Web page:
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‘Sunshine Cleaning’ merely OK

Amy Adams, left, and Emily Blunt star in “Sunshine Cleaning.” Overture Films (Overture Films / The Spokesman-Review)
Amy Adams, left, and Emily Blunt star in “Sunshine Cleaning.” Overture Films (Overture Films / The Spokesman-Review)

Blessed with the same porcelain skin, the same plucky confidence, the same dexterity with comedy and drama – Amy Adams and Emily Blunt were born to play sisters.

It’s a tiny tragedy that destiny arrives in the form of “Sunshine Cleaning,” a boring, choppy dramedy that smacks of a Sundance also-ran.

With its title, its sun-blanched New Mexico setting and a cast featuring both a conversion van and constant curmudgeon Alan Arkin, the movie tries to invoke the prickly charm of “Little Miss Sunshine.”

It doesn’t fail so much as it falls asleep halfway through when it realizes it’s got nothing going on.

A little actress worship, then, to lift the spirits.

First, Adams: green-eyed, red-haired, adorable, the best part of 1999’s beauty pageant mockumentary “Drop Dead Gorgeous,” forgiven for “Cruel Intentions 2,” endorsed by Spielberg in “Catch Me If You Can,” revelatory as a pregnant rural pixie in “Junebug” (the best movie of 2005), box-office goddess as a neo-Disney princess in “Enchanted.”

Blunt: blue-eyed brunette, feline-faced, British, still riding a wave of cred from “The Devil Wears Prada,” in which she strutted and seethed as Meryl Streep’s petulant assistant.

“I’m just one stomach flu away from my goal weight!” her character cried.

How nice for them to find a movie with two female lead characters, a female director (Christine Jeffs, who did the decent Plath biopic “Sylvia”) and a rookie female screenwriter, Megan Holley.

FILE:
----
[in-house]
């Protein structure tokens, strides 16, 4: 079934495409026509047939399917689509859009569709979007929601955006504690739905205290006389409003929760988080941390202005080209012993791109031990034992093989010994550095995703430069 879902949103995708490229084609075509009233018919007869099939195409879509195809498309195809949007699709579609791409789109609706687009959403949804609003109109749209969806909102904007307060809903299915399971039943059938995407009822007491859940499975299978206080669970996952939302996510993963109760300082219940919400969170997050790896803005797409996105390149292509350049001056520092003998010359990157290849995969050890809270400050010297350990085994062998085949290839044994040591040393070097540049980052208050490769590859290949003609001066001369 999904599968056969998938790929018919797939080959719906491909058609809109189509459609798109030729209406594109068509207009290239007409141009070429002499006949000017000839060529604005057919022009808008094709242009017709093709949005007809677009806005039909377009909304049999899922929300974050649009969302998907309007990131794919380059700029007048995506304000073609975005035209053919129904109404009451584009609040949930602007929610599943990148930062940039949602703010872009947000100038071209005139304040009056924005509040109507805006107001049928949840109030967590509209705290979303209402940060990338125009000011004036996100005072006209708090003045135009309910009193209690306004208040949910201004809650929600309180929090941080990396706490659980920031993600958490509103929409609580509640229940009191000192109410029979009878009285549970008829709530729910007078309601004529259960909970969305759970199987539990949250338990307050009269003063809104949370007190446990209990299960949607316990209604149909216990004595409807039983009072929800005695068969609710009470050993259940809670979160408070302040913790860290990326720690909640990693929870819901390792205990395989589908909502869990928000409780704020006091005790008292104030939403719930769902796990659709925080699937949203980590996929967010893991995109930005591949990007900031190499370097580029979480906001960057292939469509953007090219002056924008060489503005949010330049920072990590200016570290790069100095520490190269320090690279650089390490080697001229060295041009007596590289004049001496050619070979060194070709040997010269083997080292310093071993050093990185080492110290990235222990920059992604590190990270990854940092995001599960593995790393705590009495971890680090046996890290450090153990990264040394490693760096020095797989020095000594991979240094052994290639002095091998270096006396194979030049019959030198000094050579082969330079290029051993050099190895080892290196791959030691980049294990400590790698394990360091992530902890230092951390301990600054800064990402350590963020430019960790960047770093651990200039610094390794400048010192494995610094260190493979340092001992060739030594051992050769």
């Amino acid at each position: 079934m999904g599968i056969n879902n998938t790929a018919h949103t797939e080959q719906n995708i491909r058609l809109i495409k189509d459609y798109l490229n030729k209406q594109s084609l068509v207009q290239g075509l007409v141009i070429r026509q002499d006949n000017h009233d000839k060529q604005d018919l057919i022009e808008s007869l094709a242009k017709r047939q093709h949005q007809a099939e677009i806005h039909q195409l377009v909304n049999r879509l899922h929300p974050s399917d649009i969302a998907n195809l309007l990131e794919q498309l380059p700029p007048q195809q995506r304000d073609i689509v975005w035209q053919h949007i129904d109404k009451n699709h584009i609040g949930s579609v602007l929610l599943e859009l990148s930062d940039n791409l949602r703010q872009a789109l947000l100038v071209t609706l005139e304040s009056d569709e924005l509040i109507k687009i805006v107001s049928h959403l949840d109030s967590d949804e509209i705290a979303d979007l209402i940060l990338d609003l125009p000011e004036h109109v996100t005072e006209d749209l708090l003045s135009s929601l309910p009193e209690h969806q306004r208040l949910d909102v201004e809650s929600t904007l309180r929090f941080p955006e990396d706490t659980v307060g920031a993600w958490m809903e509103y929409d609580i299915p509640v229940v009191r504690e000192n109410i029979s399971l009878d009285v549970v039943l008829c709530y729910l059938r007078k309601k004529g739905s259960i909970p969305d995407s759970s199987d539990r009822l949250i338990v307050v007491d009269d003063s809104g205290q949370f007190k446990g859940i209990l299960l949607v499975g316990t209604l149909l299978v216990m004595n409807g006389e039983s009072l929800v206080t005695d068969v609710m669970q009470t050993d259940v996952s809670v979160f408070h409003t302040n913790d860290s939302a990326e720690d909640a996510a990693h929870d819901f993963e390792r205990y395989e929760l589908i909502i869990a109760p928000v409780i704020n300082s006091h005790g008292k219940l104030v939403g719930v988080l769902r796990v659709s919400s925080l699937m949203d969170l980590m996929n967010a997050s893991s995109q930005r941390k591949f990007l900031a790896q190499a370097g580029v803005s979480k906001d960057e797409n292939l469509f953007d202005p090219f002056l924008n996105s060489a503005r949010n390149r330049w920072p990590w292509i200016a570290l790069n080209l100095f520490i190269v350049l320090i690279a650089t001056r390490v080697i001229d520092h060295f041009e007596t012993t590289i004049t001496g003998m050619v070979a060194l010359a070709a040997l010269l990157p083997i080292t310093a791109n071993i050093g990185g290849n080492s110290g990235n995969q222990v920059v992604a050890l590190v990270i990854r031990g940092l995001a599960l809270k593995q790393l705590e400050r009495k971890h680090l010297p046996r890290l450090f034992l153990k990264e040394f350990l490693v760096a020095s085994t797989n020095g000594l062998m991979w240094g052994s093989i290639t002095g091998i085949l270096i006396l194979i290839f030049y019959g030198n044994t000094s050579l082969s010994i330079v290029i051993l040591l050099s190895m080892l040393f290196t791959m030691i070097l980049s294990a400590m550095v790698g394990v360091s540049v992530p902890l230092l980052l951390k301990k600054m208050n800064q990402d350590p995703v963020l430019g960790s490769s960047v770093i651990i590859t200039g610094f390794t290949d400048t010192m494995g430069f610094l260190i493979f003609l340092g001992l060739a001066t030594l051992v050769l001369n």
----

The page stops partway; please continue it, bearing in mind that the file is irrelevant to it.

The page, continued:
How deflating that it leads nowhere.

Adams is Rose, a maid. Blunt is Norah, a burnout. Rose, who was the head cheerleader in high school, must face the occasional indignity of cleaning the McMansions of former classmates, who regard her with a mix of pity and charity. Norah sleeps. The sisters’ lives have dead-ended.

When Rose’s young son starts acting up at school, she decides to look for a private school where his unconventional talents can flourish. Private schools cost money, though. To boost her income, Rose enters the expanding, lucrative market of crime-scene cleanup and entices Norah to join her.

But there are no inward or outward journeys in this movie. The sisters don’t really get closer. They don’t reconcile the lingering grief from their mother’s premature death or learn what really goes on in their father’s head. They don’t get sucked into a thrilling criminal case.

No one learns anything, other than how to properly dispose of a blood-stained mattress.

“Sunshine Cleaning” should’ve been a madcap comedy of the macabre, or a tangled yarn about the metaphorical biohazards of living life at the margins. Instead, it shoots for the middle and ends up being just that: middling.

For times and locations, see page 6.

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